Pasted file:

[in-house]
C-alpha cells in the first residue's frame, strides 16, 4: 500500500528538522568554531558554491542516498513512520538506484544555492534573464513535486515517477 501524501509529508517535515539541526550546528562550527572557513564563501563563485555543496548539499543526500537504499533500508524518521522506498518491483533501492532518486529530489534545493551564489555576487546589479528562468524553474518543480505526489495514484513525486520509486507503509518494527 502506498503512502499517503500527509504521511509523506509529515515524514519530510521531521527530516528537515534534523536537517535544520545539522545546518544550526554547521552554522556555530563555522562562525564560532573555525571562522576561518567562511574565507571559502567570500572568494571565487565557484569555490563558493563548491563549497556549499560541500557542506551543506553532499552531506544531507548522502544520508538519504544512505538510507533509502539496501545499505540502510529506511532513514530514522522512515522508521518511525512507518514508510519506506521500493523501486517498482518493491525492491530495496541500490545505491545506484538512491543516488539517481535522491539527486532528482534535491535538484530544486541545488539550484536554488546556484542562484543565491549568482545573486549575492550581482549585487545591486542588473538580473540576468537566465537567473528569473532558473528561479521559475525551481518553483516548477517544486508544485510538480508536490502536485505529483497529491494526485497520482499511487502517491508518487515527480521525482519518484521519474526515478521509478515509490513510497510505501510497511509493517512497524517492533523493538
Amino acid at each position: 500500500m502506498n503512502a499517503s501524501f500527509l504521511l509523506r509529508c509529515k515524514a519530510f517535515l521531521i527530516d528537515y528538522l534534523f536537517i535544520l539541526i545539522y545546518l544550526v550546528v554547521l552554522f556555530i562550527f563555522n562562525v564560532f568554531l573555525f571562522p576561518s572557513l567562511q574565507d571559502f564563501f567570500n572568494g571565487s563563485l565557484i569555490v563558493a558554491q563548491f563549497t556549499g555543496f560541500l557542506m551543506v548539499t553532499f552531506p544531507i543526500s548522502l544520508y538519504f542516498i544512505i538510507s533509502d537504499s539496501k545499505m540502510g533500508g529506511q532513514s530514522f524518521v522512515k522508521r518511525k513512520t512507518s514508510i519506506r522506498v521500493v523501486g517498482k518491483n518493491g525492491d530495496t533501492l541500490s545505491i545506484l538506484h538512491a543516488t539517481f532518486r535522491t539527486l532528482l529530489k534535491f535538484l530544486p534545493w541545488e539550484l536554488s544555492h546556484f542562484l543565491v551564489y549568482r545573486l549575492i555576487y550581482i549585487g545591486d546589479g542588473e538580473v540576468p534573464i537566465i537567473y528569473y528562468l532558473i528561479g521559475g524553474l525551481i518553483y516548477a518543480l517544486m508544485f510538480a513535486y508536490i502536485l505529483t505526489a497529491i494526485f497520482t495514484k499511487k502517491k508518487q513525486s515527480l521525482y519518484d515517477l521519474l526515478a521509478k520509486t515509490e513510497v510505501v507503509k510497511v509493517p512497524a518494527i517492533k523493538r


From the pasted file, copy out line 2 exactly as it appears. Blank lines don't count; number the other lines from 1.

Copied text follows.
C-alpha cells in the first residue's frame, strides 16, 4: 500500500528538522568554531558554491542516498513512520538506484544555492534573464513535486515517477 501524501509529508517535515539541526550546528562550527572557513564563501563563485555543496548539499543526500537504499533500508524518521522506498518491483533501492532518486529530489534545493551564489555576487546589479528562468524553474518543480505526489495514484513525486520509486507503509518494527 502506498503512502499517503500527509504521511509523506509529515515524514519530510521531521527530516528537515534534523536537517535544520545539522545546518544550526554547521552554522556555530563555522562562525564560532573555525571562522576561518567562511574565507571559502567570500572568494571565487565557484569555490563558493563548491563549497556549499560541500557542506551543506553532499552531506544531507548522502544520508538519504544512505538510507533509502539496501545499505540502510529506511532513514530514522522512515522508521518511525512507518514508510519506506521500493523501486517498482518493491525492491530495496541500490545505491545506484538512491543516488539517481535522491539527486532528482534535491535538484530544486541545488539550484536554488546556484542562484543565491549568482545573486549575492550581482549585487545591486542588473538580473540576468537566465537567473528569473532558473528561479521559475525551481518553483516548477517544486508544485510538480508536490502536485505529483497529491494526485497520482499511487502517491508518487515527480521525482519518484521519474526515478521509478515509490513510497510505501510497511509493517512497524517492533523493538